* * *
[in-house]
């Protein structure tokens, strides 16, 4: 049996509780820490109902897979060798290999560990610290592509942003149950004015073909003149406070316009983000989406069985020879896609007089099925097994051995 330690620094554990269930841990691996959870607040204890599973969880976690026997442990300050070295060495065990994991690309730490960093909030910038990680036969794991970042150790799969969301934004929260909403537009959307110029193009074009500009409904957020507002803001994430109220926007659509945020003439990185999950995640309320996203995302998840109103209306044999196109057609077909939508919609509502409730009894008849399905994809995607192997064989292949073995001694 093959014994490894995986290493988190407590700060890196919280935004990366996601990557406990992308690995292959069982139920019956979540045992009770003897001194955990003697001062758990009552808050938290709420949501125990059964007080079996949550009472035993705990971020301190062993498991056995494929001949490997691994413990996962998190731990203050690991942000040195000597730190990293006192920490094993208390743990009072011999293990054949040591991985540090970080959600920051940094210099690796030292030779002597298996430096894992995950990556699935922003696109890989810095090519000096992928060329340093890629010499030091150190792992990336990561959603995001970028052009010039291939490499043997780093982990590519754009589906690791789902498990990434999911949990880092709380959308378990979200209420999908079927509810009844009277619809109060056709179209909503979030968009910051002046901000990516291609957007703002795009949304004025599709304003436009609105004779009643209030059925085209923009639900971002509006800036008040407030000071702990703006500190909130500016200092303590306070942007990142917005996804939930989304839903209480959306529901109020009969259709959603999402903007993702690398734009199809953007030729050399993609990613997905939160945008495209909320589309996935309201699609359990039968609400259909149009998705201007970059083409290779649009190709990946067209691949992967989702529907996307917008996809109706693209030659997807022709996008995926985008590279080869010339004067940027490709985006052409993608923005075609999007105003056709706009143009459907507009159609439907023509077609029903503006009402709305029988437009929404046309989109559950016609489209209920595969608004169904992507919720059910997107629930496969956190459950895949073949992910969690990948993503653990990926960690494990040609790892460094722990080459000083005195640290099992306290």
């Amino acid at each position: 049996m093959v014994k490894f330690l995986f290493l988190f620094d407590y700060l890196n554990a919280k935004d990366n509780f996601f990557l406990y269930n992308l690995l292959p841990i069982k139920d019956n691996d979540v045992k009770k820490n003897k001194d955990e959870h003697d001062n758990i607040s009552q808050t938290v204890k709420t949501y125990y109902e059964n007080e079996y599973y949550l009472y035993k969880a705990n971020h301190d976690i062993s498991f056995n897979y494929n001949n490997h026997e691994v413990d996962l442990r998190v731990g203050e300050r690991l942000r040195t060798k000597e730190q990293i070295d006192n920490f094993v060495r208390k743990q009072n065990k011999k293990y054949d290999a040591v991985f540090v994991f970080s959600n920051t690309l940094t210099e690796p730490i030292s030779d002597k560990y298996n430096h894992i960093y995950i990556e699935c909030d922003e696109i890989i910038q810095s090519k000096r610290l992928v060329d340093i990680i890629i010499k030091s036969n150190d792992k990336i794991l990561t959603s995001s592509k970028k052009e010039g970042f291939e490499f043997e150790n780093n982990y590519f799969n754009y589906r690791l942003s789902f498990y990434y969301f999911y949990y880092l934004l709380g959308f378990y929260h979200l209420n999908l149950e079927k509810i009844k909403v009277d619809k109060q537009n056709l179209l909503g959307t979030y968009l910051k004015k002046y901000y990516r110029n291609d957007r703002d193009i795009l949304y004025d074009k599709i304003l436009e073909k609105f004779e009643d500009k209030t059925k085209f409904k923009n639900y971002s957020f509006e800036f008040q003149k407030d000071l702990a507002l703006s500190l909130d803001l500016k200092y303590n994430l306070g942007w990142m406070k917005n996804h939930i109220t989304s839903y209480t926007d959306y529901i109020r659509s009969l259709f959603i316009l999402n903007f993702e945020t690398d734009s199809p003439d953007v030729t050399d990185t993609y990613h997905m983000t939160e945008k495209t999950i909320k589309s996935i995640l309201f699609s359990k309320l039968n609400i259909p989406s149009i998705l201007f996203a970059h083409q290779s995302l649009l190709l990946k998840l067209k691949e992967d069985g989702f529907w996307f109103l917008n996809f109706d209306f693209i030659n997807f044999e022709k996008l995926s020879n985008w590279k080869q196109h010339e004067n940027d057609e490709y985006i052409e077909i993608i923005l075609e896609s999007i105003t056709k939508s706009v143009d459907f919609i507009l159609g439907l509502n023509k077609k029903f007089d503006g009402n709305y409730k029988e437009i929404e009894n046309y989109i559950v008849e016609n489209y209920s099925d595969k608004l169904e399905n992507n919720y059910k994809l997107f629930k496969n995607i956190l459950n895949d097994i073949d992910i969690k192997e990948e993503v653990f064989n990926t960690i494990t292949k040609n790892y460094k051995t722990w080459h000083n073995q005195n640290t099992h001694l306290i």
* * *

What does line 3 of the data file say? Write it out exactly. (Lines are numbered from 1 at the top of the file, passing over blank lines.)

């Amino acid at each position: 049996m093959v014994k490894f330690l995986f290493l988190f620094d407590y700060l890196n554990a919280k935004d990366n509780f996601f990557l406990y269930n992308l690995l292959p841990i069982k139920d019956n691996d979540v045992k009770k820490n003897k001194d955990e959870h003697d001062n758990i607040s009552q808050t938290v204890k709420t949501y125990y109902e059964n007080e079996y599973y949550l009472y035993k969880a705990n971020h301190d976690i062993s498991f056995n897979y494929n001949n490997h026997e691994v413990d996962l442990r998190v731990g203050e300050r690991l942000r040195t060798k000597e730190q990293i070295d006192n920490f094993v060495r208390k743990q009072n065990k011999k293990y054949d290999a040591v991985f540090v994991f970080s959600n920051t690309l940094t210099e690796p730490i030292s030779d002597k560990y298996n430096h894992i960093y995950i990556e699935c909030d922003e696109i890989i910038q810095s090519k000096r610290l992928v060329d340093i990680i890629i010499k030091s036969n150190d792992k990336i794991l990561t959603s995001s592509k970028k052009e010039g970042f291939e490499f043997e150790n780093n982990y590519f799969n754009y589906r690791l942003s789902f498990y990434y969301f999911y949990y880092l934004l709380g959308f378990y929260h979200l209420n999908l149950e079927k509810i009844k909403v009277d619809k109060q537009n056709l179209l909503g959307t979030y968009l910051k004015k002046y901000y990516r110029n291609d957007r703002d193009i795009l949304y004025d074009k599709i304003l436009e073909k609105f004779e009643d500009k209030t059925k085209f409904k923009n639900y971002s957020f509006e800036f008040q003149k407030d000071l702990a507002l703006s500190l909130d803001l500016k200092y303590n994430l306070g942007w990142m406070k917005n996804h939930i109220t989304s839903y209480t926007d959306y529901i109020r659509s009969l259709f959603i316009l999402n903007f993702e945020t690398d734009s199809p003439d953007v030729t050399d990185t993609y990613h997905m983000t939160e945008k495209t999950i909320k589309s996935i995640l309201f699609s359990k309320l039968n609400i259909p989406s149009i998705l201007f996203a970059h083409q290779s995302l649009l190709l990946k998840l067209k691949e992967d069985g989702f529907w996307f109103l917008n996809f109706d209306f693209i030659n997807f044999e022709k996008l995926s020879n985008w590279k080869q196109h010339e004067n940027d057609e490709y985006i052409e077909i993608i923005l075609e896609s999007i105003t056709k939508s706009v143009d459907f919609i507009l159609g439907l509502n023509k077609k029903f007089d503006g009402n709305y409730k029988e437009i929404e009894n046309y989109i559950v008849e016609n489209y209920s099925d595969k608004l169904e399905n992507n919720y059910k994809l997107f629930k496969n995607i956190l459950n895949d097994i073949d992910i969690k192997e990948e993503v653990f064989n990926t960690i494990t292949k040609n790892y460094k051995t722990w080459h000083n073995q005195n640290t099992h001694l306290i």